I haven't been blogging about kitchen creative explorations as of late, have I? When I'm busy, which I have been crazy-like busy, it's the last thing I have time for. And when I do? I don't have time to include my camera.
But guess what? This is not about my busy schedule and life. This is about the elusive and delicious hand pie known as Empanadas. Oh how I love my little empanadas. And they are not difficult. Once you get the system down, you're golden.
And you know what the key thing is to empanadas, right? It's the pie crust. I use my same, infallible recipe and technique (without any sugar in the dough), and I roll the dough as thin as I can get it without it breaking apart. I was using a glass at first, for cutting out the round dough shapes, but moved up to using a small tupperware container that provided a bigger circumference for a larger sized empanada.
But I'm getting ahead of myself. Because the the goods inside of these empanadas come from my favorite Mexican chef, Rick Bayless. But I modify his recipe a bit. Instead, I use ground turkey, and I like a lot of green olives in mine. His recipe is great because it's sweet and savory, mingling the juicy raisins with the salty bite of the green olives... yum yum and more yum.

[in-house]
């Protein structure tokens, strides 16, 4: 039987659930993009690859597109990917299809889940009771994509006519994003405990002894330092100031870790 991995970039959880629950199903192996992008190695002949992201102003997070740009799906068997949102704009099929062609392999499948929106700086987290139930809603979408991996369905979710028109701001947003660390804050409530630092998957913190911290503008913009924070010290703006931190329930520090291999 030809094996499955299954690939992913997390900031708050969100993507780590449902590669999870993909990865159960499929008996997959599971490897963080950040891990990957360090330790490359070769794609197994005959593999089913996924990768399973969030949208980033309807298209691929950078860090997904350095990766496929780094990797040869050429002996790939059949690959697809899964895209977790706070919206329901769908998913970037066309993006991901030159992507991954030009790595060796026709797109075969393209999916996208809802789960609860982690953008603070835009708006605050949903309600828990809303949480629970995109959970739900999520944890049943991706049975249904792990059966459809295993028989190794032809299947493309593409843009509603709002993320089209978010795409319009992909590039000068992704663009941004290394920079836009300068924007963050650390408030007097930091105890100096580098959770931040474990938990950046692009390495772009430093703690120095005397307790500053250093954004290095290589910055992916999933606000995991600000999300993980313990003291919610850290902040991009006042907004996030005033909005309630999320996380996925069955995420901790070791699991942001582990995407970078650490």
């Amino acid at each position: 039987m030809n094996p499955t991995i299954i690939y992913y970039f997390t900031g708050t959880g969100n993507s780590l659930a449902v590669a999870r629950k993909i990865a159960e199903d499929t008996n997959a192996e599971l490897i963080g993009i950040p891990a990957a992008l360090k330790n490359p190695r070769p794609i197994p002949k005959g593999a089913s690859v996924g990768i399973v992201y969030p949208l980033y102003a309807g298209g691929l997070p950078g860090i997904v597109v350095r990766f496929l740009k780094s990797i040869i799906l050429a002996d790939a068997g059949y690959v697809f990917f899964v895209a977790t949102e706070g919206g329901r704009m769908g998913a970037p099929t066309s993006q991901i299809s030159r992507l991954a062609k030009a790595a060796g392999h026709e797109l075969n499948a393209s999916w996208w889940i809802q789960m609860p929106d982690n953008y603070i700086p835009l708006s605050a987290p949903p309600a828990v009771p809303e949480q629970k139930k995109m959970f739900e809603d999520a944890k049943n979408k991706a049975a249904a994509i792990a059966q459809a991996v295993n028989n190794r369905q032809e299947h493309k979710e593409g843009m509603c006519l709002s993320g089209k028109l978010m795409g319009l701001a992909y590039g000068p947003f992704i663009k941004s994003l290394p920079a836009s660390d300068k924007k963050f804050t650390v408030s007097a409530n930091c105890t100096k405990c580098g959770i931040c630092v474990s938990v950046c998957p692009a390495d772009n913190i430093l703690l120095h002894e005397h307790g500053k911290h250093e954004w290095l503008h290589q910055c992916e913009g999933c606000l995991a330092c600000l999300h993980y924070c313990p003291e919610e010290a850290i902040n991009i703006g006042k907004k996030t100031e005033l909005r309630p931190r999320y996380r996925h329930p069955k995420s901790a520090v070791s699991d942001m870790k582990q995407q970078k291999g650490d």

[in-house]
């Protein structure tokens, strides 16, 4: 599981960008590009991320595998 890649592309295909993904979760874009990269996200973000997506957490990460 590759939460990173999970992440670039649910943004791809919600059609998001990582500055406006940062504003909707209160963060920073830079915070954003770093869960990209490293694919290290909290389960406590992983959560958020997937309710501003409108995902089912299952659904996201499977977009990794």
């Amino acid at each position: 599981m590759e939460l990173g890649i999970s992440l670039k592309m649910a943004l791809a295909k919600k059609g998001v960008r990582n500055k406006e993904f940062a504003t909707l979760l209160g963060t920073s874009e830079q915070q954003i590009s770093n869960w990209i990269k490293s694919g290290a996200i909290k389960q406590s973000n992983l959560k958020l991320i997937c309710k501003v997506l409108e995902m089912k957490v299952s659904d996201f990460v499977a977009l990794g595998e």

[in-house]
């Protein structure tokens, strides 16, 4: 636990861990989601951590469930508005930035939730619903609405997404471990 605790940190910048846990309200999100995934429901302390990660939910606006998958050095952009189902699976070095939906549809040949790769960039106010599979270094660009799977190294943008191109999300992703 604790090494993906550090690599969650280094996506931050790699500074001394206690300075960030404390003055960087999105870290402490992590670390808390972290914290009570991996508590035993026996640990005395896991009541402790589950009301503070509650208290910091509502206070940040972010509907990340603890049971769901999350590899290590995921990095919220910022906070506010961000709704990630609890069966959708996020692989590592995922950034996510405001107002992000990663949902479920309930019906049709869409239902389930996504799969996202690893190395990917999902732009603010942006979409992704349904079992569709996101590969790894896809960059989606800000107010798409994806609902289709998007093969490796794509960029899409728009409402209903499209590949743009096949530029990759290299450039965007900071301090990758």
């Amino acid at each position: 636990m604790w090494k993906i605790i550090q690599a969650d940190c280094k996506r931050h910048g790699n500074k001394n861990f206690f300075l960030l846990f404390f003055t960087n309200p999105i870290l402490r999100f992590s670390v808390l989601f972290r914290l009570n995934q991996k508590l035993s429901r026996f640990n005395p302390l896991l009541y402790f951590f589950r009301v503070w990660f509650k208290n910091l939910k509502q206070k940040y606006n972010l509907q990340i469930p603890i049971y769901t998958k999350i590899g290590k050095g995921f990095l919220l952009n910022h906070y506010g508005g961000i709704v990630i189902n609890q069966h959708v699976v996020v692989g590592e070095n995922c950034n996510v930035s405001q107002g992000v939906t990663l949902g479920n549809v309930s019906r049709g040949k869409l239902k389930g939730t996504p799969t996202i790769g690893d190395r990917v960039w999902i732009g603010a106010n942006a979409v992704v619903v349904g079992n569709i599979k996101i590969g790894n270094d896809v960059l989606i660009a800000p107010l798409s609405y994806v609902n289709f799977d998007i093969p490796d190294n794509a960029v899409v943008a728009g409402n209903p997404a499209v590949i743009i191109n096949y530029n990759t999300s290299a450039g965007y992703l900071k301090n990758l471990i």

As you can tell my Empanada co-hort here is fast, and it's hard to fully capture her technique. The key is to moisten the edges of the dough, place your filling, then fold in half, crimping the edges and getting them to really seal. A nice egg and milk wash before you pop them in the oven means they come out with a beautiful golden brown tan.
Here's a secret: if you run out of filling, try some homemade jam in there. Uh, yes.
And that, my friends, has broken the chain of my no-food blog posts.
P.S. Speaking of pie, head over to the Portland Tribune to read a sweet little article I was recently interviewed for, about pie!